At the Reading Nagar Kirtan, I was asked by a female presenter who spoke Punjabi if I would answer a few questions. I happily obliged, and we spoke for around 12 minutes. The first 10 minutes felt like a test, rather than a conversation.
I was asked why we celebrate Vaisakhi, and if I could name the Panj Pyare; Bhai Daya Singh Ji, Bhai Dharam Singh Ji, Bhai Himmat Singh Ji, Bhai Mohkam Singh Ji and Bhai Sahib Singh Ji.
I was asked if I could name the 9th Guru, Sri Guru Tegh Bahadur Ji and when the Khalsa was initiated (1699). Fortunately, I was able to answer the presenter’s questions confidently and accurately, and I took heart from this. I was then asked a question about challenges facing the youth in the Panth, before the presenter concluded.
What aired was the final two minutes of our conversation with the first ten minutes cropped out. Interviews with other people that were broadcast from the Nagar Kirtan were a lot longer than mine – they seemed to have been presented in full – and not just a 2-minute clip.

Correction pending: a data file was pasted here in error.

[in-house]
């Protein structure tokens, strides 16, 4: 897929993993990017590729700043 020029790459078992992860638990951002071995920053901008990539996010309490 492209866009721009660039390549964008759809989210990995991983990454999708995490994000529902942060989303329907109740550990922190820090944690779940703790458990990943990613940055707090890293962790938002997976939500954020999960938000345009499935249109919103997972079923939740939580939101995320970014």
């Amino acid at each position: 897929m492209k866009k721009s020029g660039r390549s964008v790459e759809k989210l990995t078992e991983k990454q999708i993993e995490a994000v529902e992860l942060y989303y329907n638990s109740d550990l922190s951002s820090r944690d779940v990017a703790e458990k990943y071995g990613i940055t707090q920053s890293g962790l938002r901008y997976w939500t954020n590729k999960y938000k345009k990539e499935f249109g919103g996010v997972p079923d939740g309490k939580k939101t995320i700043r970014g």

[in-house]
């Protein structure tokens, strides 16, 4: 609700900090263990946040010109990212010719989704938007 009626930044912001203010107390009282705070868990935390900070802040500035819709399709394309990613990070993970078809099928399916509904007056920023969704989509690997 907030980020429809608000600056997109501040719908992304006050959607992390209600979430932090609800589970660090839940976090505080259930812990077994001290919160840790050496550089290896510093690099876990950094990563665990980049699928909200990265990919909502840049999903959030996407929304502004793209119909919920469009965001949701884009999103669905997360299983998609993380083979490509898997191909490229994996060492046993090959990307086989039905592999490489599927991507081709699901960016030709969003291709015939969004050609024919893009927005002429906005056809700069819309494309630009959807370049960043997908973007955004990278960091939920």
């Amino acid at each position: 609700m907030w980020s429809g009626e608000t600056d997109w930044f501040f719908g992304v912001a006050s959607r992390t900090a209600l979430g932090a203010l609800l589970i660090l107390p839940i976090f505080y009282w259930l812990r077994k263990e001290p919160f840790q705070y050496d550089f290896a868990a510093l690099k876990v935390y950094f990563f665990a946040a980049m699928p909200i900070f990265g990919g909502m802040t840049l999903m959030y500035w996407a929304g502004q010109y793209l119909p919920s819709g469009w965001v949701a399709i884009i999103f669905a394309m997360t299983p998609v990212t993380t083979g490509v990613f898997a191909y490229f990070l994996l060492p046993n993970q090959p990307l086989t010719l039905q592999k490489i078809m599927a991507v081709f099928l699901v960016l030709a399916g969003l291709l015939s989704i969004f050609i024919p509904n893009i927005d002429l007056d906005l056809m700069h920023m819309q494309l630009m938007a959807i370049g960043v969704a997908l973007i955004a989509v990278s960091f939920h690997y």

I began to wonder what would have happened had I answered her questions wrongly. Would the full conversation then have been broadcast in full? Was the motive of this interview to embarrass me and make me go viral?
I know it is unfair to tar a whole organisation with the actions of a few. I still believe there are some people who work for the Sikh Channel and who do not have an agenda to denigrate the youth or the Nihang Singhs.
But the problem that I see that Nihang Singhs face today, is in the treatment they often receive by those claiming to represent mainstream Sikhi.